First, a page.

The othering of whole groups of people in a biopolitical discourse during the Third Reich has caused many to re-assess ethics that is based on specific categories. Adorno and Horkheimer reckoned with both Enlightenment as well as classical “humanist” discourses to question whether they imply structures that lead to fascism. In the wake of these arguments, classical humanist (or sometimes also called anthropocentric) ethics have also been criticized by philosophers such as Agamben, Derrida, and Wolfe. It is thus time to work on posthuman(ist) ethics that avoids the traps of a narrow human ethics and that is inclusive rather than exclusive. The short stories by postwar German author Wolfdietrich Schnurre, written in the wake of the Holocaust, reckon with a purely human-centered worldview and draw a bleak picture of an anthropocentrically structured and valued world. Under the surface that portrays a speciesist world, Schnurre employs a network of sub-discourses to “cave out” carno-phallogocentric discourses and point towards a different, post-human ethics. This paper examines how anthropocentric discourses of power lead to inhumane violence and how a different approach to the Other, based on empathy and shared vulnerability, might just move us beyond it. Full article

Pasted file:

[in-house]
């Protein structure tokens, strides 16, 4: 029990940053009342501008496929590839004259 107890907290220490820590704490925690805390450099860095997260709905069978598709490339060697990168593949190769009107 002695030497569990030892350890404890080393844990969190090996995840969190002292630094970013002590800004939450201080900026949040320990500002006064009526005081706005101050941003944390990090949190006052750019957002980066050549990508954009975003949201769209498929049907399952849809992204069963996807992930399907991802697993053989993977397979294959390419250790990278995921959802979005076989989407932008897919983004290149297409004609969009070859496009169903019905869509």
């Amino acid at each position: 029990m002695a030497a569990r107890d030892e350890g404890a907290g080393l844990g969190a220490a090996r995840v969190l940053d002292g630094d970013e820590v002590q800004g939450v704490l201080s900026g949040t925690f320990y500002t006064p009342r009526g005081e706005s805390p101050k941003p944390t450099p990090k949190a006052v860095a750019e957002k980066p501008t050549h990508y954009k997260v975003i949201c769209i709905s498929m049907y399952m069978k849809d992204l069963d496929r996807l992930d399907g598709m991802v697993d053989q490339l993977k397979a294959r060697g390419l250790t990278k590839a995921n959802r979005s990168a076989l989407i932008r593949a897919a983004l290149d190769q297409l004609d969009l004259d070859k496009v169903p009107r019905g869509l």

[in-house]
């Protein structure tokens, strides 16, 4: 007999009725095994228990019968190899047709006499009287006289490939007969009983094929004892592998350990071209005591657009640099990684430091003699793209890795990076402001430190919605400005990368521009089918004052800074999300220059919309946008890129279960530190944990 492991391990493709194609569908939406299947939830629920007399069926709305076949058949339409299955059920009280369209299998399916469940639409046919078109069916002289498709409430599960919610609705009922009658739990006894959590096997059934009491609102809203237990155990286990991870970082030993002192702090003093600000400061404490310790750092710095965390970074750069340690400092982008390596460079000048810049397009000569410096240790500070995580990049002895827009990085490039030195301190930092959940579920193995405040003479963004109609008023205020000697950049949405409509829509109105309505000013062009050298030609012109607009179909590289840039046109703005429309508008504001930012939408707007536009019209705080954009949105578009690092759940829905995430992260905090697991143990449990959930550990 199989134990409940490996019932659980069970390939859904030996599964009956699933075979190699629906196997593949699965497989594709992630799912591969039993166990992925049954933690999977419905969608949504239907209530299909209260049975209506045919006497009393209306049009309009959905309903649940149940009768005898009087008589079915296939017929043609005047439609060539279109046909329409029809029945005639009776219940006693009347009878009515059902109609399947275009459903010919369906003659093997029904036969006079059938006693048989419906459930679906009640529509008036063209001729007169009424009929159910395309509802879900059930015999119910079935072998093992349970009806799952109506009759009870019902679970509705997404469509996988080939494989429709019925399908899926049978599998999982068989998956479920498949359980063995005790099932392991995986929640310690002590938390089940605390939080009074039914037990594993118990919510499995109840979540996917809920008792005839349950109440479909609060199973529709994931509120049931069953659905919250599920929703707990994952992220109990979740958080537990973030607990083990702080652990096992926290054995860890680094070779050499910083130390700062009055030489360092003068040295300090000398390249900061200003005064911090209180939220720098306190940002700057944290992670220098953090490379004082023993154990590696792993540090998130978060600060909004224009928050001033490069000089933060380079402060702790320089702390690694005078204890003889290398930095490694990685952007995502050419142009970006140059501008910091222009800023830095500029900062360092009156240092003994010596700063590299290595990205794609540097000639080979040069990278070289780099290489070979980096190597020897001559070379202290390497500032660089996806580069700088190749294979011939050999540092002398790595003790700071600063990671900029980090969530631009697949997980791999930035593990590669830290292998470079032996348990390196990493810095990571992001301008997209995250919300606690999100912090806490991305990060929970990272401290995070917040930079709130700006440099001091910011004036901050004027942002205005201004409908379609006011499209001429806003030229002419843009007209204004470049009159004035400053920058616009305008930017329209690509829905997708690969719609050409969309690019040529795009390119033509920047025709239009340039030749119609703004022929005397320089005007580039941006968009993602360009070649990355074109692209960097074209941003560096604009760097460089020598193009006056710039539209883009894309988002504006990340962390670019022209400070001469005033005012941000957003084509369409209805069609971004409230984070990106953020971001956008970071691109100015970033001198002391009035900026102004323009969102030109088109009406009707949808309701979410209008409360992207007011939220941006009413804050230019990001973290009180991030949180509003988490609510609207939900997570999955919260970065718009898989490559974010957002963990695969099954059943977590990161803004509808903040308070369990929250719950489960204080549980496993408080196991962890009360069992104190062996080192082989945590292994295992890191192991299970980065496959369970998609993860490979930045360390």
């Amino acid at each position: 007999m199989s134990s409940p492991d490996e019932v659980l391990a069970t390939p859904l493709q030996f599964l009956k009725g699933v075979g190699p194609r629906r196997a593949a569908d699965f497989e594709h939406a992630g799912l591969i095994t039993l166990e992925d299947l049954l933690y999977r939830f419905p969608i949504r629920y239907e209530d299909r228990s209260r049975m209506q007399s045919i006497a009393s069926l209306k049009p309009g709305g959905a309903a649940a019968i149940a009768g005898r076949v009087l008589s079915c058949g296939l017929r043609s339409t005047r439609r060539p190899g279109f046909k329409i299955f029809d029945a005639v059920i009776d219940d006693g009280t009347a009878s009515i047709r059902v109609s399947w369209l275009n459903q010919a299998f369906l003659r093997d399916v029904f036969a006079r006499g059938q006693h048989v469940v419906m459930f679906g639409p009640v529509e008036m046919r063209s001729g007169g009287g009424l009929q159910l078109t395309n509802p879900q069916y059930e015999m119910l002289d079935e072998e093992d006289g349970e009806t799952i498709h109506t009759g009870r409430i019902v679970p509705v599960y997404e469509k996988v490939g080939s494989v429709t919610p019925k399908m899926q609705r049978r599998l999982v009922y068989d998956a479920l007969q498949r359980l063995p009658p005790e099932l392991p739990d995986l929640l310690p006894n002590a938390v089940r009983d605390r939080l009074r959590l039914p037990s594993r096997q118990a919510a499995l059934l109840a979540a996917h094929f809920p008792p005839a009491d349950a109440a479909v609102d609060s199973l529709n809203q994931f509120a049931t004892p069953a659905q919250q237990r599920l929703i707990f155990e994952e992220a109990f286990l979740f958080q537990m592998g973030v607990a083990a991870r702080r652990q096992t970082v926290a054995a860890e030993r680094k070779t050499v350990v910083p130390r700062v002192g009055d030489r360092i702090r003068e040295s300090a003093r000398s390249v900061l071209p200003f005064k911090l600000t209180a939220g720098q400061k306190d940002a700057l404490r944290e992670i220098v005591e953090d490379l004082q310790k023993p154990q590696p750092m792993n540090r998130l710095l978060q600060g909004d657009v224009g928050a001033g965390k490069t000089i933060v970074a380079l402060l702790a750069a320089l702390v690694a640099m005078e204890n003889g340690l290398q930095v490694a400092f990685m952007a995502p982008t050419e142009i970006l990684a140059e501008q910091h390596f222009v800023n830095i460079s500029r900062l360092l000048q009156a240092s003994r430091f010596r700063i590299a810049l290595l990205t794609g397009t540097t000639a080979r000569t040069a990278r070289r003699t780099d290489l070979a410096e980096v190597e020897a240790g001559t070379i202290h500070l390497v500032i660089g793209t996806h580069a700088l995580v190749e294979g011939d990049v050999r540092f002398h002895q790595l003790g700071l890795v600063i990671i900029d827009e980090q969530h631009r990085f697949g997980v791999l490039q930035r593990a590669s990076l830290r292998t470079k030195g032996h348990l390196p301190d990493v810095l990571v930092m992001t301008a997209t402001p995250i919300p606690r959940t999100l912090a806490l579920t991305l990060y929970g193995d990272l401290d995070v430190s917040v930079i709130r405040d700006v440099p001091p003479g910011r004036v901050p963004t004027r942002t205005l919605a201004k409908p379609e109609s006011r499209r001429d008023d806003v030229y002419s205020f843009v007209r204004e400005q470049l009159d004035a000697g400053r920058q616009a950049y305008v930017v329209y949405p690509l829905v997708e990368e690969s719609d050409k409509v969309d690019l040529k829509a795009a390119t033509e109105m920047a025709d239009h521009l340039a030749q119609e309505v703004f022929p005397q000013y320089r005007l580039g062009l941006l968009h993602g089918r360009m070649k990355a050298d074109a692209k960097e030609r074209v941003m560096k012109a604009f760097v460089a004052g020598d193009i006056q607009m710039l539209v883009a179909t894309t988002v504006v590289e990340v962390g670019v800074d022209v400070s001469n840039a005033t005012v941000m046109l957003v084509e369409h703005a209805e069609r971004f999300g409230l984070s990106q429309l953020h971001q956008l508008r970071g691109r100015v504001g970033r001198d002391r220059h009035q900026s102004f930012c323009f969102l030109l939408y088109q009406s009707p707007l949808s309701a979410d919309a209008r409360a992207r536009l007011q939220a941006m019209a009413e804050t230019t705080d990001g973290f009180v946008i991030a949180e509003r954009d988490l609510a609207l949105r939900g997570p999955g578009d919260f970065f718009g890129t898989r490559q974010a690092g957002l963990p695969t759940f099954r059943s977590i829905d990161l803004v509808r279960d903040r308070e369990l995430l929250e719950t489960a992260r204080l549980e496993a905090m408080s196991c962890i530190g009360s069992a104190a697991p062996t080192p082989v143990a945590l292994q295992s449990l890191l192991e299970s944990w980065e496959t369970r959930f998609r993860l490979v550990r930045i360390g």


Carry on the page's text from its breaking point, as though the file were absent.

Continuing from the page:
(This article belongs to the Special Issue Race, Politics, and the Humanities in an Age of 'Posts')
Open AccessArticle
Canines in the Classroom: Boccaccio, Dante, and the Visual Arts
Humanities 2016, 5(3), 68; https://doi.org/10.3390/h5030068 - 18 Aug 2016
Viewed by 1515
Abstract
The article has two primary objectives: it presents an analysis of the representation of animals in selected Italian literary works; and it utilizes that analysis as an example of how to incorporate the visual arts in teaching literature in the undergraduate classroom. The [...] Read more.